But it seemed to do the trick for Colin Greening, whose double-overtime heroics lifted the Ottawa Senators to a 2-1 win over the Pittsburgh Penguins on Sunday in Game 3 of their Eastern Conference semifinal series.
Greening needed six stitches to close a gash on his left cheek after taking a wayward stick to the face early in the game.
The euphoria of his goal was still settling in even as the Senators' medical staff were picking tiny bits of fibreglass out of his face.
"You get a lot of adrenaline going through your body, but they were just small pieces," Greening said. "Like I said, the big pieces were all taken out."
Greening scored 7:39 into double overtime to salvage a game for the Senators that looked to be going the other way with just seconds left on the clock in the third period.
Pittsburgh still leads the series 2-1, with Game 4 in Ottawa on Wednesday.
Tyler Kennedy scored with just over a minute to play in the second period to give the Penguins a 1-0 lead. It looked as though Pittsburgh would hold onto their lead when Senators defenceman Erik Karlsson took a slashing penalty with less than two minutes remaining in regulation time.
But Senators captain Daniel Alfredsson brought the sellout crowd to its feet with a short-handed goal with 28 seconds left to send the game into extra time.
"It looked like they had it wrapped up, and we were able to get a big goal shorthanded to get into overtime, and then both teams had their chances before we got the winner," Alfredsson said.
Both teams had good scoring chances in the extra periods. Perhaps the best chance came when a Pittsburgh shot grazed the outstretched pad of Senators goaltender Craig Anderson and ricocheted off the post to nearly end the game in the first period of overtime.
Anderson was on his game, stopping 49 shots Sunday night after being pulled in Game 2.
He robbed Penguins captain Sidney Crosby early in the second period and then moments later stopped a hard shot by Evgeni Malkin, who smashed his stick against the ice in frustration.
He again stymied Malkin with a sprawling save in the first overtime. Anderson's extra-time heroics brought the crowd of 20,500 to its feet with chants of "Andy! Andy!"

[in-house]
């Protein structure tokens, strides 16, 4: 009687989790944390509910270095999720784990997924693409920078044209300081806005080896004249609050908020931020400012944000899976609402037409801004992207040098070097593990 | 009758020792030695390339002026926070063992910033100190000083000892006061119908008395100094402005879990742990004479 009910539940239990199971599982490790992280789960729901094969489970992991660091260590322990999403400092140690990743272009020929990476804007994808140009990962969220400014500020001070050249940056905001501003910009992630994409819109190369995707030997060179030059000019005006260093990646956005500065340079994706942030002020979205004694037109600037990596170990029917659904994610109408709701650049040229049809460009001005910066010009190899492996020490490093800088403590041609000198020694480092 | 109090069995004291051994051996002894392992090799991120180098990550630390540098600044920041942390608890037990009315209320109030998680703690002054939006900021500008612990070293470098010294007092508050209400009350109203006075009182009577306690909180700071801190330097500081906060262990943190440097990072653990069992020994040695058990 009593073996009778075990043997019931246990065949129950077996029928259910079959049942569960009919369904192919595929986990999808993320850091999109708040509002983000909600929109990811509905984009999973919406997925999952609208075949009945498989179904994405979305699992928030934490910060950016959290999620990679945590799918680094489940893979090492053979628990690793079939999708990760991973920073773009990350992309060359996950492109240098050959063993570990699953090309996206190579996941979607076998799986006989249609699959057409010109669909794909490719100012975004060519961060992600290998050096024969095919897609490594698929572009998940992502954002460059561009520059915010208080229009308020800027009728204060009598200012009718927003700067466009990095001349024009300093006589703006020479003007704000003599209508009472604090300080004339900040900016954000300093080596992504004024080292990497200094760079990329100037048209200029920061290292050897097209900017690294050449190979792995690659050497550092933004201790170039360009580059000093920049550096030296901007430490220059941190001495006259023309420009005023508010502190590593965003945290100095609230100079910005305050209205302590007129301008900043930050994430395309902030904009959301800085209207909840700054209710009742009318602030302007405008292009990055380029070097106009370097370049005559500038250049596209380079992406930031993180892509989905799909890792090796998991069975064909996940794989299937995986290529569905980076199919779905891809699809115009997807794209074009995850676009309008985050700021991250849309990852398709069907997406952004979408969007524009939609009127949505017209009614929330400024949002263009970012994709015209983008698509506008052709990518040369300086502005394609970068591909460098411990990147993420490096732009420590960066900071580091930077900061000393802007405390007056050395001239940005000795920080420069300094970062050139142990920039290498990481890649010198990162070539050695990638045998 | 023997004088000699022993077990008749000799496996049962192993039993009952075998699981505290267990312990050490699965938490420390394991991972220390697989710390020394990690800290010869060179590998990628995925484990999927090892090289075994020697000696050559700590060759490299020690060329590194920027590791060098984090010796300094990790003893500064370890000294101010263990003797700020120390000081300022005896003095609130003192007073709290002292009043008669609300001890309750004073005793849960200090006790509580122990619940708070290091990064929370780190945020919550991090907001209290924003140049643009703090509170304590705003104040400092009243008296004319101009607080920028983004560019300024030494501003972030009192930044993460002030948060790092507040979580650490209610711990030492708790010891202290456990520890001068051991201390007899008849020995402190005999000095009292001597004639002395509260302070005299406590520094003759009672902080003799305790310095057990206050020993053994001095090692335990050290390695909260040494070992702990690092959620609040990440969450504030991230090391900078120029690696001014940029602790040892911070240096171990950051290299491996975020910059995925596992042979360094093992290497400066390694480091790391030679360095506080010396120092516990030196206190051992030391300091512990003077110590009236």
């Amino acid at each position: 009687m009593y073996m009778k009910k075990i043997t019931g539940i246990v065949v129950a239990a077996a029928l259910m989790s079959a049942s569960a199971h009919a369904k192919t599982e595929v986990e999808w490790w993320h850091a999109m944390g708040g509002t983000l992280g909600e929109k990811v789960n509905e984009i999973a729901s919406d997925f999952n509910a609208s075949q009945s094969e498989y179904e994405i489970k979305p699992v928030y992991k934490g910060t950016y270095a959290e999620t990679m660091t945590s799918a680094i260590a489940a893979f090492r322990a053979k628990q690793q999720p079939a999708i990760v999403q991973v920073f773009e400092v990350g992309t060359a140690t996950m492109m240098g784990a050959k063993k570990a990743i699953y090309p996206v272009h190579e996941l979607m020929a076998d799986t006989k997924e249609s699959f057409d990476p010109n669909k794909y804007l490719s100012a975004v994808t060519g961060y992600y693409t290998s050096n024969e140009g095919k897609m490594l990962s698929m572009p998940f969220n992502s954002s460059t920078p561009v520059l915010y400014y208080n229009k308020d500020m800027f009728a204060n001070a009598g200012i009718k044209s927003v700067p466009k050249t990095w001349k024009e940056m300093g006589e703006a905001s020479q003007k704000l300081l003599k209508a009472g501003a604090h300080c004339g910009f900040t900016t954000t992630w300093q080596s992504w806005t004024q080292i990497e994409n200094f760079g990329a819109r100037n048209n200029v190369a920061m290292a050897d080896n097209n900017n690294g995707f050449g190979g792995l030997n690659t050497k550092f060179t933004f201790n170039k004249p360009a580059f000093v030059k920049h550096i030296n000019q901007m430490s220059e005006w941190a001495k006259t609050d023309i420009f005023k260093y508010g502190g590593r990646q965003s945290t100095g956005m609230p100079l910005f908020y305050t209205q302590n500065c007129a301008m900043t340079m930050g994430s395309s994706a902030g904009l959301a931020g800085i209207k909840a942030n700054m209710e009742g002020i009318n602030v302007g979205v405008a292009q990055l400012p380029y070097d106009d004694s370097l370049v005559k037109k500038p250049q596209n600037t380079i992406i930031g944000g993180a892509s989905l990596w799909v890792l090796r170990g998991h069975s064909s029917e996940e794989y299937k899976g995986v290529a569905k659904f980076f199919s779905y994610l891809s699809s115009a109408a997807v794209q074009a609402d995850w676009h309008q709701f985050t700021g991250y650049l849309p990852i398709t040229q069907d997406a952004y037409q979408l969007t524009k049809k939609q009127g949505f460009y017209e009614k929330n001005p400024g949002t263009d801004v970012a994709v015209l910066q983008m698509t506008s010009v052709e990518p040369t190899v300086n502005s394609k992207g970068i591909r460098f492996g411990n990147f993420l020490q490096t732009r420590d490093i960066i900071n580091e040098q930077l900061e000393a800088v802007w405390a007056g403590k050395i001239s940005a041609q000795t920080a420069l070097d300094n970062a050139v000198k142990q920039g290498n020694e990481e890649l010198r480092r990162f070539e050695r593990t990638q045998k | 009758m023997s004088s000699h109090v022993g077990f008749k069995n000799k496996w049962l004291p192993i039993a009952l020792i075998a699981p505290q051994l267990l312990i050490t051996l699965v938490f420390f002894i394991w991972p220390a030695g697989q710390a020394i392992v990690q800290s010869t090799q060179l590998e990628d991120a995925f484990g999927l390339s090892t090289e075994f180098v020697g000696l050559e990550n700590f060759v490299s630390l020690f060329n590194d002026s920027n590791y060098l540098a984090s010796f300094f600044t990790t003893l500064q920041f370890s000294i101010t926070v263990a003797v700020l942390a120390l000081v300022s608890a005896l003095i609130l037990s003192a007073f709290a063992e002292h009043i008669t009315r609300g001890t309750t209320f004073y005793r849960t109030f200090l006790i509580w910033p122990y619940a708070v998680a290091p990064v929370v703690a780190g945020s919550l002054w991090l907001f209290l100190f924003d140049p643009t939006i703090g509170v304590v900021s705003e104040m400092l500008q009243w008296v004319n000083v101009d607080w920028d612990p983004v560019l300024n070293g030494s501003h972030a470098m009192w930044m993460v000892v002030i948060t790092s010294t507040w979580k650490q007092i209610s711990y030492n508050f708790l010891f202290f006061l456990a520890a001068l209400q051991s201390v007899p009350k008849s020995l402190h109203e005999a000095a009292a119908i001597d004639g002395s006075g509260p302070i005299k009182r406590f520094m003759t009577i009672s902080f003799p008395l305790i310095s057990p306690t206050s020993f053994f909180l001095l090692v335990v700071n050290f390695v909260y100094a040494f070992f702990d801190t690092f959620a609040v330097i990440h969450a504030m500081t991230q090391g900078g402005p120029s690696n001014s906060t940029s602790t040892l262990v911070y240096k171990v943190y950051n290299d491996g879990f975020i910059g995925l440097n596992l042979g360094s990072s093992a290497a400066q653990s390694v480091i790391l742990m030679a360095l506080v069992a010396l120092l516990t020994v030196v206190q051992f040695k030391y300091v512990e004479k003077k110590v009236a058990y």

"You don't know what kind of bounces you're going to get. You just got to find a way to just keep getting pucks to the net and hope for some lucky bounces," Anderson said. "I had some luck my way with a couple of posts they hit, but you know, sometimes you've got to be lucky to be good."
At the other end of the ice, the Senators struggled to get the puck past Penguins netminder Tomas Vokoun, who stopped 46 shots.
All eyes were on Spezza as he made his return to the Senators lineup for the first time since Jan. 27, after undergoing back surgery to repair a herniated disc.
The sellout crowd chanted the 29-year-old's name during his first shift. He lined up alongside Milan Michalek and Cory Conacher.
He faced a familiar opponent. Spezza's last game before going under the knife was at home against the Penguins, when he got one assist and logged 21 minutes of ice time.
In his first game back, Spezza was slow to backcheck but he did manage to generate a few scoring chances and made some nice passes.
His back was put to the test in overtime when Penguins forward Craig Adams delivered a bone-crunching hit along the boards. Spezza shook off the hit and seemed none the worse for wear.
"I popped up as quick as possible and tried to get to the bench," Spezza said. "I was just trying to get the puck out and was in a vulnerable position, and he picked me a little clean there."
The win means the Senators remain undefeated on home ice during this year's playoffs.